At my university, there is an enrollment minimum for each class.
It works like this. Every single class has an “enrollment cap” – that is, the maximum number of students allowed to be enrolled in a single course at a given time. The enrollment minimum is a third of that number. So, if the enrollment cap for a course is 24, the enrollment minimum is 8.
If any course at the university dips beneath its enrollment minimum, then the course is canceled. Period full stop. The instructor receives no pay for teaching it beyond the initial few days of instruction; the students have the cost of the class refunded and are told to fill the hole in their schedule themselves.
This happens because, at its heart, the American university is a business first and foremost, and it wants to make money. The way my university sees it, hiring a professor and giving up the room space and resources to run an entire class for less than eight students is financially wasteful. It’s a simple act of cost-benefit analysis, practical if heartless: yes, the university says, we understand that these students have shown up to learn, but since not many others did, this isn’t financially feasible for us and it’s not going to work.
It disturbs me to find that, more and more, churches seem to be sharing the same philosophy. And what I mean by that is this: in many projects related to both ministry and church life, the church seems to equate “number of participants” or “percentage of congregational involvement” with “value” and “success.”
We’ve all been there. I once hosted a barbecue for my college small group and remember praying that at least twenty students would attend – anything less, I felt, would be a “disappointment.” (I remember feeling triumphant when we surpassed that number, too). A friend of mine teaching a church class only felt that the group would be viable if more than five attended, reasoning that five or less meant it wasn’t worth bothering because “no one is really interested at that point.” Church members often post pictures and news about well-attended events crawling with members and students, while the sparsely-attended gatherings simply aren’t discussed. Megachurches and the large community churches that pull in hundreds and hundreds of believers are often considered the overachievers of their denominations.
It’s easy to give in to this way of thinking. It’s tempting to believe that more is always better, and that it’s wiser and smarter to expend our resources on the maximum number of people who might benefit from them. It’s simple to stamp something as a “success” when lots of people came or participated and when we don’t feel that we wasted a whole lot.
But God doesn’t think that way. Think of Jesus, whose parable advocated abandoning ninety-nine perfectly good sheep for one wild wanderer. Think of the prodigal son’s father, who welcomed back his profligate, debt-ridden son by spending more money on a great party. Think of Mary, who poured out a container of obscenely expensive perfume on Jesus’ feet.
The Bible is a study in bad calculations and ludicrous generosity: much given in the seeming pursuit of very little. And indeed, this is God’s very nature. Timothy Keller points out in Prodigal God that the definition of the word “prodigal” is to be wastefully extravagant, reckless in the spending of money and resources. It is we and not Jesus, Keller reminds us, who refer to the son as the “prodigal” due to his debt-accumulating lifestyle – yet doesn’t that word also describe a God who is willing to bankrupt heaven for the salvation of one lost sheep?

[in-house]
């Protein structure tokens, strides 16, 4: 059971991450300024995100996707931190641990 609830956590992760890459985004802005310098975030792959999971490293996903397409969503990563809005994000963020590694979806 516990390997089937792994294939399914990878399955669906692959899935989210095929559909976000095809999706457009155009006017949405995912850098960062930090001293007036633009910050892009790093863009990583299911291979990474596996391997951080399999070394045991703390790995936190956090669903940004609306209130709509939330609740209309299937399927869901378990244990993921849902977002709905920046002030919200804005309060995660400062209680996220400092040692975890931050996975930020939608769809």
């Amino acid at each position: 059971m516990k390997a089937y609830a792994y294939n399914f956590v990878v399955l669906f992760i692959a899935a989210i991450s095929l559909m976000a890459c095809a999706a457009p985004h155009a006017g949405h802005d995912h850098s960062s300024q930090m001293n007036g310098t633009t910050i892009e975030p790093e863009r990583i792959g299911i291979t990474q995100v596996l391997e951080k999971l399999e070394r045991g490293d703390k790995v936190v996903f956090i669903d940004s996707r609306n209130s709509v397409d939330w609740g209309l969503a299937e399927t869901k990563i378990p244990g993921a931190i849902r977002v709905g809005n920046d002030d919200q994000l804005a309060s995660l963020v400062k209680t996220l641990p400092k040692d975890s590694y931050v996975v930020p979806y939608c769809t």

With that attitude it mind, it becomes clear that equating large numbers to value and success can be a dangerous way of thinking for the believer. What makes an event a “success”? What defines its value? Numbers in the hundreds? The fact that all of the food got eaten? That everyone who attended came away satisfied? Or do we dare to define success differently, and to acknowledge that one person meeting Christ, or simply reaching out, matters as much as 900 showing up to a church?
To be fair, big events can make just as much of an impact for Christ as little ones. I don’t want to set up the fiction that big is bad and small is good. The thing is, though, we rarely wonder if big events are “worth it.”” The implicit understanding we have is that they’re definitely worth it simply because so many people attend! So it would be helpful, I think, if we could broaden our idea of what “successful outreach” and “worth it” looks like from a Christian perspective.
What I’d encourage you to do, then, is not to roll your eyes at the “big” events or automatically dismiss them, but rather to uplift and support the little ones alongside them. Even if a study or a program or an event or a ministry only brings in a handful of people, don’t assume it’s a failure. Don’t fall into the corporate attitude of cost-benefit analysis where you automatically dismiss or cut programs that don’t maximize attendance or value.
It’s okay if “only” five people show up to that Bible study. It’s okay if you don’t have 500 kids banging down the doors for VBS. It’s okay if your singles ministry is about six people who hang out and like each other. It’s okay if your giant community outreach event only brings in one curious, questioning soul.
It’s true, sometimes, that big is awesome.
It’s true, sometimes, that little can be fixed with some tweaking: time for things to grow, a little more publicity, a little more effort or care.
But sometimes it’s also true that a “struggling” event or ministry or group is exactly as big as it needs to be. Giving up all to serve one isn’t something to be ashamed of. It’s the kind of math the Bible tells us we’re supposed to be best at.